I think there’s little need to repeat the dramatic pleas the UN's Intergovernmental Panel on Climate Change (IPCC) made last Monday: to avoid world average temperatures rising above 1.5°C greenhouse gas emissions must be cut by 45% within the next 12 years and reach 0 (as in nada, zilch, rien) within 32.
There’s a detail, however, most commentators have overlooked. To achieve those reductions, in a capitalist economy, where prices are the rationing device par excellence, it “would require carbon prices that are three to four times higher than for a 2°C target” (Yes, maties, that was there, too).
The release of the IPCC report came a few days after our latest prime minister, Scott Morrison (aka ScoMo), concluded a tour over drought-striken regional Australia.
Tuesday morning former mining sector employee and current Federal Environment minister Melissa Price went to the radio: “We make no apology for the fact that our focus at the moment is getting electricity prices down,” she said. “Every year, there’s new technology with respect to coal and what its contribution is to emissions. To say that it’s got to be phased out by 2050 is drawing a very long bow.”
“That would be irresponsible of us to be able to commit to that”, added the extremely responsible Price.
Faced with that one would be tempted to conclude that Morrison and Price are two idiots. That, however, is a simplistic diagnostic and, as all wrong diagnostics, is bound to lead to a wrong treatment.
For one, because that “explanation” ignores the politics behind those two characters.
As it is known, Morrison, a conservative Coalition leader, replaced Malcolm Turnbull -- who once championed a carbon tax -- after a conservative backlash leaded by Tony Abbott ousted Turnbull. Turnbull’s popularity had plummeted among other things because energy prices had risen, placing low-income consumers in a very difficult situation, thus the lack of apologies.
Morrison was Turnbull’s rearguard action to stop the even more conservative (to say nothing of repulsive and odious) Peter Dutton from getting the top job.
But there are, in fact, at least 76.4 billion other very good reasons for Morrison’s and Price’s unapologetic “idiocy”.
Look at the chart above. At the current rate of production, the world’s proven reserves of coal should last 134 years, on average. But averages hide enormous variations: the reserves of the Russian Federation and North America could last between 350 and 400 years. That’s a lot of coal laying around, waiting to make its owners richer. Put yourself in their shoes: would you be anxious to let that money go?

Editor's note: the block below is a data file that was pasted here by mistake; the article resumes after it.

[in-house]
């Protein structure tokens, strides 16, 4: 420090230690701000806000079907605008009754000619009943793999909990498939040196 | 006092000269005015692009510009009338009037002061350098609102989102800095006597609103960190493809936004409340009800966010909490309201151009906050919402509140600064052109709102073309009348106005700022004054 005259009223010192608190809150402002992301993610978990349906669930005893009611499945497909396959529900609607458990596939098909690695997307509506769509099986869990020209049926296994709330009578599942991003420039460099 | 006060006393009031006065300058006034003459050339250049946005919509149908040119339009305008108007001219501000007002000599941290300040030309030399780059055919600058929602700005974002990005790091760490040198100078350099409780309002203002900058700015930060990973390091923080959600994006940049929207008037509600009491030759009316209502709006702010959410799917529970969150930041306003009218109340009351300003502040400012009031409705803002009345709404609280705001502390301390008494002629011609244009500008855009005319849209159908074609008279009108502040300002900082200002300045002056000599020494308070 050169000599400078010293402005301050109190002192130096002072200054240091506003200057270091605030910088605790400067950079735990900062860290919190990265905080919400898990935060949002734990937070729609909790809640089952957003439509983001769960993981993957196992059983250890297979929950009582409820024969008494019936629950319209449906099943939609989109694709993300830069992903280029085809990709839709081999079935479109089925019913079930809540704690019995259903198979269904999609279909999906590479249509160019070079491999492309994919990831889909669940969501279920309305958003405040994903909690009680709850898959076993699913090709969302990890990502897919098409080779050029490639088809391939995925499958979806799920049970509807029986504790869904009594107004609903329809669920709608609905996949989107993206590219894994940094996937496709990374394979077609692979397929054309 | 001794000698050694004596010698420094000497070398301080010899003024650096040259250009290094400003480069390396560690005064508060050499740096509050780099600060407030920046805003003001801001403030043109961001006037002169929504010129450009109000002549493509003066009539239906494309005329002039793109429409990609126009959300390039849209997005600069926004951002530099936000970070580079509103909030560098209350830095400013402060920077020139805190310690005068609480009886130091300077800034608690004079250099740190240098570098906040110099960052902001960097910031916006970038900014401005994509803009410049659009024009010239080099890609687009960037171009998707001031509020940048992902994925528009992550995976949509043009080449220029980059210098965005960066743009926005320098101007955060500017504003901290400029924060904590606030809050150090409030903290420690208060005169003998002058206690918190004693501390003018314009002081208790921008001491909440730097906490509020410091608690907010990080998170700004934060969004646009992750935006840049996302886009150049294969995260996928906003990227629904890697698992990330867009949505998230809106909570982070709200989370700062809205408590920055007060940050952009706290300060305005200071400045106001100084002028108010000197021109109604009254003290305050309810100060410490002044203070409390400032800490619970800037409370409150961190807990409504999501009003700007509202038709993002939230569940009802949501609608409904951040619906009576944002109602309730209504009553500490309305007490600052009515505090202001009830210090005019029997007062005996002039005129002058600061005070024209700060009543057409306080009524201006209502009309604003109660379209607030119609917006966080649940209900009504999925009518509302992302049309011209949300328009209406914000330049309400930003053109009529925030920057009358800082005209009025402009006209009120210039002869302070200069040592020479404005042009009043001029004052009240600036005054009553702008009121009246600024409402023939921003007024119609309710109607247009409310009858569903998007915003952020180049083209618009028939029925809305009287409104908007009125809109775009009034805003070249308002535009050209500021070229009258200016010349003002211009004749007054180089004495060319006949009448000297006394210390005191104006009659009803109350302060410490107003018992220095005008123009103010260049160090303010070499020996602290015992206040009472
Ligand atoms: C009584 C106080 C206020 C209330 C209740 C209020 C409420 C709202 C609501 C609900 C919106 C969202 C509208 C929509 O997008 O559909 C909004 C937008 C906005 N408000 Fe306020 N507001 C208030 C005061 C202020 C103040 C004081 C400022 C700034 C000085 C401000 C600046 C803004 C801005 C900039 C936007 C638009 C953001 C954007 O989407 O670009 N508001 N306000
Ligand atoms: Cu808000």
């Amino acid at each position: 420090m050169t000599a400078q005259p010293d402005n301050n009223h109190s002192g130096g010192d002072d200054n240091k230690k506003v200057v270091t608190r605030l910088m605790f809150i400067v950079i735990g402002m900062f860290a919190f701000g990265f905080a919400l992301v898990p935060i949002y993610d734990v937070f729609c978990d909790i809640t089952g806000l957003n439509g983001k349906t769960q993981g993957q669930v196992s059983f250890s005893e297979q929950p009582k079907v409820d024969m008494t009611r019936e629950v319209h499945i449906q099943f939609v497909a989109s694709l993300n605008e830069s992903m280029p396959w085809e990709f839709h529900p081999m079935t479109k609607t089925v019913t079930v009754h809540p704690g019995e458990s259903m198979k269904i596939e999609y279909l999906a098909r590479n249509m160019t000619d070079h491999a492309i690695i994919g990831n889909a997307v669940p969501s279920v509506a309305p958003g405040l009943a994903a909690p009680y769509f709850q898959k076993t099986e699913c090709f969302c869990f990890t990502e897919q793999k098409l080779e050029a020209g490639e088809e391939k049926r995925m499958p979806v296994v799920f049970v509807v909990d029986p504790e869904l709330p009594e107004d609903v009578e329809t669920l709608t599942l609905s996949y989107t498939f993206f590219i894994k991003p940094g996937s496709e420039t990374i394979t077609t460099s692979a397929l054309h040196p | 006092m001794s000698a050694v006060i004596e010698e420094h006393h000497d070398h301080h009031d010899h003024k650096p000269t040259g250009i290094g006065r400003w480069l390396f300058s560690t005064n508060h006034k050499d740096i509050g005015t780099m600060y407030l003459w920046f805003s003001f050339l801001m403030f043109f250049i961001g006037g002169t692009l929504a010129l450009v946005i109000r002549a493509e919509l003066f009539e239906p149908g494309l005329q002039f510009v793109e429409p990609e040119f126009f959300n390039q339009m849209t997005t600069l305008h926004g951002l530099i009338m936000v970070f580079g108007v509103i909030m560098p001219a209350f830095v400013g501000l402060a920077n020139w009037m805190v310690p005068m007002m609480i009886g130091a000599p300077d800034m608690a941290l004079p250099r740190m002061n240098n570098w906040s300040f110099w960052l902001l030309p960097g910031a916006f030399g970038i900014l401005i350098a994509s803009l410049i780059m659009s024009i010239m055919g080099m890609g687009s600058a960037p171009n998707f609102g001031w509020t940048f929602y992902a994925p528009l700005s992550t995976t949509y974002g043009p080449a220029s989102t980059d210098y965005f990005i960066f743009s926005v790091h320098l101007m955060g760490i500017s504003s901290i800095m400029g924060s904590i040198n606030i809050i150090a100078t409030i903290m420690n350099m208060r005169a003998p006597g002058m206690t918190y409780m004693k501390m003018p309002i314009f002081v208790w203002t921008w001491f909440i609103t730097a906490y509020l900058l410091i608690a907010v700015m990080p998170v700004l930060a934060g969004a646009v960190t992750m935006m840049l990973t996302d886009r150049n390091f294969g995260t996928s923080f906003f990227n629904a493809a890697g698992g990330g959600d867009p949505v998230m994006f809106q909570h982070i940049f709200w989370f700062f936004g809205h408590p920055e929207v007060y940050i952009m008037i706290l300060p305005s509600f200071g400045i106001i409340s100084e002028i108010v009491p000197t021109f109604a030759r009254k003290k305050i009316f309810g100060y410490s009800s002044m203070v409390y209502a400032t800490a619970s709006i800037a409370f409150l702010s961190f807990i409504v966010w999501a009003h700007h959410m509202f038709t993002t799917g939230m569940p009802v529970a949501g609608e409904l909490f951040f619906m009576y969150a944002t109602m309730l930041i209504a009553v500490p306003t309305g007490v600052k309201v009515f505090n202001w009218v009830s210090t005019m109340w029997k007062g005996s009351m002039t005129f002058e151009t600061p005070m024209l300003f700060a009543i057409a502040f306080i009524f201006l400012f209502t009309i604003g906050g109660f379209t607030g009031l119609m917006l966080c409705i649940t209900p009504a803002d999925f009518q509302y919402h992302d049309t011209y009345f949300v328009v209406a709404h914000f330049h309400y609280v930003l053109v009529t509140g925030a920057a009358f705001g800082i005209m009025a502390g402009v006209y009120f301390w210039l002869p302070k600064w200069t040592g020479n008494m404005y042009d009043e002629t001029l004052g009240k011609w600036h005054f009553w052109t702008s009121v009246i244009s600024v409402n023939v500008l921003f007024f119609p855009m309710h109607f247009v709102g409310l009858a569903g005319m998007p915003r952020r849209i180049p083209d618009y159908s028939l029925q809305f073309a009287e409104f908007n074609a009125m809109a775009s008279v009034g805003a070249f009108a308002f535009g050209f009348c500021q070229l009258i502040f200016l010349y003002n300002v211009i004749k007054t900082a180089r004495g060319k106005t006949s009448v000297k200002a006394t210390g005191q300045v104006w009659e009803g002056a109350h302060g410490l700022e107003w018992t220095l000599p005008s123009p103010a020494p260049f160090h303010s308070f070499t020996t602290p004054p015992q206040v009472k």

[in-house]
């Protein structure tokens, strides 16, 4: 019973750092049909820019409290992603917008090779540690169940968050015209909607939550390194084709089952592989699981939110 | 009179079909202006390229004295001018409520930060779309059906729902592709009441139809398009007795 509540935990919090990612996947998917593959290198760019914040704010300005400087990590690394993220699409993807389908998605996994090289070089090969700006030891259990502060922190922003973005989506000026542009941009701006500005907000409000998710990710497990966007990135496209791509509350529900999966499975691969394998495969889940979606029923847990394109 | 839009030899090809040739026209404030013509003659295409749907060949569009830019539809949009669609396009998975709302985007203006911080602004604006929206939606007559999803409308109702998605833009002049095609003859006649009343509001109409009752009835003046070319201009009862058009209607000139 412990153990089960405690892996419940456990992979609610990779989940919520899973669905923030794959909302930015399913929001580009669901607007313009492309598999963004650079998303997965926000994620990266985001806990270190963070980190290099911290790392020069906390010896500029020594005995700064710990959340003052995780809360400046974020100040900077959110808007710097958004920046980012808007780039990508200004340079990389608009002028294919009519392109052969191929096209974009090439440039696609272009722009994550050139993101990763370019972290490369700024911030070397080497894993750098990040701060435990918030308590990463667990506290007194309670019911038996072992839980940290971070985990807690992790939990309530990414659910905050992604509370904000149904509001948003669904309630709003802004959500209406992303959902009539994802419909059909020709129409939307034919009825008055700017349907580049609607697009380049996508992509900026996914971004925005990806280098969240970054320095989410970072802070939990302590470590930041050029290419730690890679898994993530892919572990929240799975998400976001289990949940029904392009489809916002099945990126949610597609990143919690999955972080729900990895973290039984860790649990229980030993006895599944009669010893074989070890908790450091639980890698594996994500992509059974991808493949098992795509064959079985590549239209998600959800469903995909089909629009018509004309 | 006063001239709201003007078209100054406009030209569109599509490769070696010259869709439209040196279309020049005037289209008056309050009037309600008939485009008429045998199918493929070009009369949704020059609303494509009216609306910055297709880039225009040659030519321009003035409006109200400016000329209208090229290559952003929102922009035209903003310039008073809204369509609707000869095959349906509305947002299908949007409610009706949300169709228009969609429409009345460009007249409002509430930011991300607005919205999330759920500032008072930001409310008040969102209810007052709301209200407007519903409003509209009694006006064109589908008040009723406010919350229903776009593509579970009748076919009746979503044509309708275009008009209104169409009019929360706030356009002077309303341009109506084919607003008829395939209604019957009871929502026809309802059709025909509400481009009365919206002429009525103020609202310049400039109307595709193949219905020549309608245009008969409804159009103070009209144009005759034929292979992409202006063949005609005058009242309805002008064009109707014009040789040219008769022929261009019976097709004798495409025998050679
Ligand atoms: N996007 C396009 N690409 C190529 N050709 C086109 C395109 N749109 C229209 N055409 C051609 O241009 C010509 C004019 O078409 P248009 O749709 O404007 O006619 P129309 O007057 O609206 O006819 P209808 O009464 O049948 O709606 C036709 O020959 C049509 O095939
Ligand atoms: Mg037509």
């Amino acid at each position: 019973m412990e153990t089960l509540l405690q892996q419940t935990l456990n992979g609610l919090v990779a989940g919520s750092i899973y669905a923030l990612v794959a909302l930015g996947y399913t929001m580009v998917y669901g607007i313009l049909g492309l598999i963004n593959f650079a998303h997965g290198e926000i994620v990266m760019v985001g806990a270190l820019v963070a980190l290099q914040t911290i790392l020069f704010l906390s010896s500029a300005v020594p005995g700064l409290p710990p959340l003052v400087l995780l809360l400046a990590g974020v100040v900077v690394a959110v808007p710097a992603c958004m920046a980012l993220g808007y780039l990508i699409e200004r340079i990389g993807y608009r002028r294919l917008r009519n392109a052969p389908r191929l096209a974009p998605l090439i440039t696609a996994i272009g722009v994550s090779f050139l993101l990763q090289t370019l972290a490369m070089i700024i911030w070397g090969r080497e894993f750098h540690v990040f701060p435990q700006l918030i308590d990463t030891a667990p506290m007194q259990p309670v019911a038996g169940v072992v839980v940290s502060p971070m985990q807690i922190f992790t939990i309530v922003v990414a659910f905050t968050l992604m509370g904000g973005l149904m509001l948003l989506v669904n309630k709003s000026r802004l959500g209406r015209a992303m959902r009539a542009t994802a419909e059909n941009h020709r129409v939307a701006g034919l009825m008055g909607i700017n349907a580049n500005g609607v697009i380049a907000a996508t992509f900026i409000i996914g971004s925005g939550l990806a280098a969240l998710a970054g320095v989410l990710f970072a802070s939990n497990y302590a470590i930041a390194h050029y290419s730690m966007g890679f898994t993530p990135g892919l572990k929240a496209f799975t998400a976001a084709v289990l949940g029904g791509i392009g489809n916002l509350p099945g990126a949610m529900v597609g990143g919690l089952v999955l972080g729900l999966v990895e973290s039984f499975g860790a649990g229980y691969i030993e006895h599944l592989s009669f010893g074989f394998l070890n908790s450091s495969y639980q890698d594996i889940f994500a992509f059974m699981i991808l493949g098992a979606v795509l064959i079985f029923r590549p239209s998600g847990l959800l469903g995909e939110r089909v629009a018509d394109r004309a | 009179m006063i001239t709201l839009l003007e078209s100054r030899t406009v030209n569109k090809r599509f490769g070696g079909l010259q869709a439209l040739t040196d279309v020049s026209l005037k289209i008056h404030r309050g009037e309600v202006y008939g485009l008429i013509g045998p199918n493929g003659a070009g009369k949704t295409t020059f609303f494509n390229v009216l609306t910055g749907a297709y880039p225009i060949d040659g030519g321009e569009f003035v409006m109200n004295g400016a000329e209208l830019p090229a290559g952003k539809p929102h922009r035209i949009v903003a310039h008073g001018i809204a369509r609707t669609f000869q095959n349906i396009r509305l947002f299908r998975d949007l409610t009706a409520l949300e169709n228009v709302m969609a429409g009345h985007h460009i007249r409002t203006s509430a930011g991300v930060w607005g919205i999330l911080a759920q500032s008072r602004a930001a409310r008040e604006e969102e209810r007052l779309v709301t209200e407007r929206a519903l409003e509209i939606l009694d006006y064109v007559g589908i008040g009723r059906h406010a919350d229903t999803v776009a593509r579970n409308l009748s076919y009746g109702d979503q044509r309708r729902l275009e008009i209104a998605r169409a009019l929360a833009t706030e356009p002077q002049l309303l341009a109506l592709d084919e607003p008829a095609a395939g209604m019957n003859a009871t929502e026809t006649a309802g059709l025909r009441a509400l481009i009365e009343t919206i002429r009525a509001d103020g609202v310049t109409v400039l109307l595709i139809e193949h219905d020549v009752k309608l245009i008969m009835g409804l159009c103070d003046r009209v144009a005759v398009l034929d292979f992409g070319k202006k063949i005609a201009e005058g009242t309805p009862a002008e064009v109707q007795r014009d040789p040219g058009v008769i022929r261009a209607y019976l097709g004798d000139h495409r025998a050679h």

Let’s look more closely at those reserves:
World's Top 10 Proven Coal Reserves
(billions of metric tones)
That data are for the end of 2012. Australia has the fourth largest coal reserves and is the fifth producer, but given its small population, most of that output (421 million tones per year) is for export. That’s how Australia manages to be the world’s second coal exporter.
And that coal is presently fetching a very good price: US$114.16 per ton, up from a five-year minimum of 49.02 in January 2016 (source). At the current exchange rate, that is 161.50 little Aussie battlers.
Moreover, coal mining is -- and has always been -- a crap job. Still hundreds of thousands if not millions of people all over the world earn a living doing that (and, wages being what they are, they are relatively lucky). How would you feel if your livelihood depended on that?
That’s to say nothing of those whose livelihoods depend indirectly from coal mining. Or those who grew used to the cheap energy fossil fuels make possible (because it’s not only coal we need to take into account: we also need to cut down other greenhouse gases emissions, like methane, which largely comes from cows).
Although it lacks the pleasant self-congratulatory implications of the “idiocy” explanation, this more comprehensive framework has an advantage: it also explains ScoMo’s negative attitude towards the capitalist development of renewable power generation alternatives.
Morrison is a member of the Pentecostal Church. Unless some exceedingly bright young internet post-Keynesian comes up with the silver bullet to kill that monster, it seems we are left with ScoMo’s own solution to climate change. “I’d encourage others who believe in the power of prayer to pray for that rain,” he has been quoted as saying during his tour, “and to pray for our farmers. Please do that”.
Either that or we ditch capitalism, before it bakes us to death and destroys our civilisation or maybe even life as we know it.
There’s something chillingly apocalyptic in a religious man delivering us straight into the gates of Hell.